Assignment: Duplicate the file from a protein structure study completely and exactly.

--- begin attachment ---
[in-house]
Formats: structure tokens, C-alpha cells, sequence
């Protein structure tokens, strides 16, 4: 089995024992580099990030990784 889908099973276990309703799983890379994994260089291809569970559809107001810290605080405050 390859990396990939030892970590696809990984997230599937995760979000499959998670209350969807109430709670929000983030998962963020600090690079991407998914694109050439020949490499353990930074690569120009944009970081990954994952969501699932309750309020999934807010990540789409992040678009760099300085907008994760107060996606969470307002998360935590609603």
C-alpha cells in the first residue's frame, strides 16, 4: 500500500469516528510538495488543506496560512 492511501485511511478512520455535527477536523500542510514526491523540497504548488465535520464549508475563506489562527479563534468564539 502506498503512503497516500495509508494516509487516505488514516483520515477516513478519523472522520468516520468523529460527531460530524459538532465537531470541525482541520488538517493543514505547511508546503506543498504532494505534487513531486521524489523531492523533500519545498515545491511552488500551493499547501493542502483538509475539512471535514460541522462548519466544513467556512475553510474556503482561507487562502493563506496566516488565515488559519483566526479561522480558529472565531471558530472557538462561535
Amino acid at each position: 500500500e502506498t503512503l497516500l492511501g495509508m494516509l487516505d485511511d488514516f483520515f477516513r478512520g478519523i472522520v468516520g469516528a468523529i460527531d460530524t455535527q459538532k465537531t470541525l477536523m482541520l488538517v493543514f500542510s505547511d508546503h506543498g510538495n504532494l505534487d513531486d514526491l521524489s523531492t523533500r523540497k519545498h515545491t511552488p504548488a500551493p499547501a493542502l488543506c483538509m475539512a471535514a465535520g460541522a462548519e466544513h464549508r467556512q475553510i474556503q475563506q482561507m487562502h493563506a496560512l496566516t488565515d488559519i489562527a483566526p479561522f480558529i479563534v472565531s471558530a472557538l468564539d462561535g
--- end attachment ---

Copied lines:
[in-house]
Formats: structure tokens, C-alpha cells, sequence
């Protein structure tokens, strides 16, 4: 089995024992580099990030990784 889908099973276990309703799983890379994994260089291809569970559809107001810290605080405050 390859990396990939030892970590696809990984997230599937995760979000499959998670209350969807109430709670929000983030998962963020600090690079991407998914694109050439020949490499353990930074690569120009944009970081990954994952969501699932309750309020999934807010990540789409992040678009760099300085907008994760107060996606969470307002998360935590609603």
C-alpha cells in the first residue's frame, strides 16, 4: 500500500469516528510538495488543506496560512 492511501485511511478512520455535527477536523500542510514526491523540497504548488465535520464549508475563506489562527479563534468564539 502506498503512503497516500495509508494516509487516505488514516483520515477516513478519523472522520468516520468523529460527531460530524459538532465537531470541525482541520488538517493543514505547511508546503506543498504532494505534487513531486521524489523531492523533500519545498515545491511552488500551493499547501493542502483538509475539512471535514460541522462548519466544513467556512475553510474556503482561507487562502493563506496566516488565515488559519483566526479561522480558529472565531471558530472557538462561535
Amino acid at each position: 500500500e502506498t503512503l497516500l492511501g495509508m494516509l487516505d485511511d488514516f483520515f477516513r478512520g478519523i472522520v468516520g469516528a468523529i460527531d460530524t455535527q459538532k465537531t470541525l477536523m482541520l488538517v493543514f500542510s505547511d508546503h506543498g510538495n504532494l505534487d513531486d514526491l521524489s523531492t523533500r523540497k519545498h515545491t511552488p504548488a500551493p499547501a493542502l488543506c483538509m475539512a471535514a465535520g460541522a462548519e466544513h464549508r467556512q475553510i474556503q475563506q482561507m487562502h493563506a496560512l496566516t488565515d488559519i489562527a483566526p479561522f480558529i479563534v472565531s471558530a472557538l468564539d462561535g